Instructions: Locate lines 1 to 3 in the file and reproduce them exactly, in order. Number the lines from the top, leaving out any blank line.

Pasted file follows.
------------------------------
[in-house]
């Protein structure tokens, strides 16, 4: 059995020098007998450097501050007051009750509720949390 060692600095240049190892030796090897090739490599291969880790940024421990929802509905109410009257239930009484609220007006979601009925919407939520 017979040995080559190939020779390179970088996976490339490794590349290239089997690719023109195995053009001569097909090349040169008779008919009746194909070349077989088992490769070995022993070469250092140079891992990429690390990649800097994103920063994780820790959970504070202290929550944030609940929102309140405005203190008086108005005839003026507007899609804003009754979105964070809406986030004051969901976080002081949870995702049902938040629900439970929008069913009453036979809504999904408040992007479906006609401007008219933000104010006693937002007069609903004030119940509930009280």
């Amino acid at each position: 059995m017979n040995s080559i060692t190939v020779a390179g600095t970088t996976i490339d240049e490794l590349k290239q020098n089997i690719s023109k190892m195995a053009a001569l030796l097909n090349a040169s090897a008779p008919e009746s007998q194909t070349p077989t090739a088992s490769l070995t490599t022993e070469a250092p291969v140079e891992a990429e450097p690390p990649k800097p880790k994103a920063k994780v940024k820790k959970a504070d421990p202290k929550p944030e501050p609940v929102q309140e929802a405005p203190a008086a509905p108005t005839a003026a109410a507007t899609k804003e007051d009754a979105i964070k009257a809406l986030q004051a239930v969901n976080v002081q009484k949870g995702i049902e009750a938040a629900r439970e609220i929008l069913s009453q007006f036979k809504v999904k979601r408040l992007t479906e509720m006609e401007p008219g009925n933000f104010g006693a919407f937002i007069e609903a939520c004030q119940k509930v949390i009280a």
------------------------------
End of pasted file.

[in-house]
């Protein structure tokens, strides 16, 4: 059995020098007998450097501050007051009750509720949390 060692600095240049190892030796090897090739490599291969880790940024421990929802509905109410009257239930009484609220007006979601009925919407939520 017979040995080559190939020779390179970088996976490339490794590349290239089997690719023109195995053009001569097909090349040169008779008919009746194909070349077989088992490769070995022993070469250092140079891992990429690390990649800097994103920063994780820790959970504070202290929550944030609940929102309140405005203190008086108005005839003026507007899609804003009754979105964070809406986030004051969901976080002081949870995702049902938040629900439970929008069913009453036979809504999904408040992007479906006609401007008219933000104010006693937002007069609903004030119940509930009280």
């Amino acid at each position: 059995m017979n040995s080559i060692t190939v020779a390179g600095t970088t996976i490339d240049e490794l590349k290239q020098n089997i690719s023109k190892m195995a053009a001569l030796l097909n090349a040169s090897a008779p008919e009746s007998q194909t070349p077989t090739a088992s490769l070995t490599t022993e070469a250092p291969v140079e891992a990429e450097p690390p990649k800097p880790k994103a920063k994780v940024k820790k959970a504070d421990p202290k929550p944030e501050p609940v929102q309140e929802a405005p203190a008086a509905p108005t005839a003026a109410a507007t899609k804003e007051d009754a979105i964070k009257a809406l986030q004051a239930v969901n976080v002081q009484k949870g995702i049902e009750a938040a629900r439970e609220i929008l069913s009453q007006f036979k809504v999904k979601r408040l992007t479906e509720m006609e401007p008219g009925n933000f104010g006693a919407f937002i007069e609903a939520c004030q119940k509930v949390i009280a």